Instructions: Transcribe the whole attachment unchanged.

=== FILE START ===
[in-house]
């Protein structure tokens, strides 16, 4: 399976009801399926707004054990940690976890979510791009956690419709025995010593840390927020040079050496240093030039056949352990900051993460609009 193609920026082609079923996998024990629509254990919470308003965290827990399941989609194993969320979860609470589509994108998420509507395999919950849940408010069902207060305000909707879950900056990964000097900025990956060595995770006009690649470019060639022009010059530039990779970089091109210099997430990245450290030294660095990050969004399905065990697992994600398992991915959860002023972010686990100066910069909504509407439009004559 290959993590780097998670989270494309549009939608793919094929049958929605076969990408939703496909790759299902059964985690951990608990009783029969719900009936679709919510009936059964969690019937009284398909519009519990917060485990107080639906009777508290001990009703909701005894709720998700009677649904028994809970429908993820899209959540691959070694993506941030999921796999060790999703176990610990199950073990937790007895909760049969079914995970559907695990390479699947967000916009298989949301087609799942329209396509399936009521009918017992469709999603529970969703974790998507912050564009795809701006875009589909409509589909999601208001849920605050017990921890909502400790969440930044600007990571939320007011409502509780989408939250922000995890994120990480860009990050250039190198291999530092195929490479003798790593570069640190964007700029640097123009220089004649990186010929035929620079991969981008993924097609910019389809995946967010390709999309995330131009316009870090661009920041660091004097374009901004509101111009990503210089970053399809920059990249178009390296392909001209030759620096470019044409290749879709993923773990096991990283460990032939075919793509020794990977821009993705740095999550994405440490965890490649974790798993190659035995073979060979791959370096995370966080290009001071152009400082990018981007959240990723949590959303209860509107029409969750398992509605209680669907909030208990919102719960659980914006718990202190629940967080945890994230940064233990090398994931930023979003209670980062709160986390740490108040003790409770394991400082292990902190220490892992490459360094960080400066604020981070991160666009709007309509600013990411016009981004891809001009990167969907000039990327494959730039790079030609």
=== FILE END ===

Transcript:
[in-house]
């Protein structure tokens, strides 16, 4: 399976009801399926707004054990940690976890979510791009956690419709025995010593840390927020040079050496240093030039056949352990900051993460609009 193609920026082609079923996998024990629509254990919470308003965290827990399941989609194993969320979860609470589509994108998420509507395999919950849940408010069902207060305000909707879950900056990964000097900025990956060595995770006009690649470019060639022009010059530039990779970089091109210099997430990245450290030294660095990050969004399905065990697992994600398992991915959860002023972010686990100066910069909504509407439009004559 290959993590780097998670989270494309549009939608793919094929049958929605076969990408939703496909790759299902059964985690951990608990009783029969719900009936679709919510009936059964969690019937009284398909519009519990917060485990107080639906009777508290001990009703909701005894709720998700009677649904028994809970429908993820899209959540691959070694993506941030999921796999060790999703176990610990199950073990937790007895909760049969079914995970559907695990390479699947967000916009298989949301087609799942329209396509399936009521009918017992469709999603529970969703974790998507912050564009795809701006875009589909409509589909999601208001849920605050017990921890909502400790969440930044600007990571939320007011409502509780989408939250922000995890994120990480860009990050250039190198291999530092195929490479003798790593570069640190964007700029640097123009220089004649990186010929035929620079991969981008993924097609910019389809995946967010390709999309995330131009316009870090661009920041660091004097374009901004509101111009990503210089970053399809920059990249178009390296392909001209030759620096470019044409290749879709993923773990096991990283460990032939075919793509020794990977821009993705740095999550994405440490965890490649974790798993190659035995073979060979791959370096995370966080290009001071152009400082990018981007959240990723949590959303209860509107029409969750398992509605209680669907909030208990919102719960659980914006718990202190629940967080945890994230940064233990090398994931930023979003209670980062709160986390740490108040003790409770394991400082292990902190220490892992490459360094960080400066604020981070991160666009709007309509600013990411016009981004891809001009990167969907000039990327494959730039790079030609």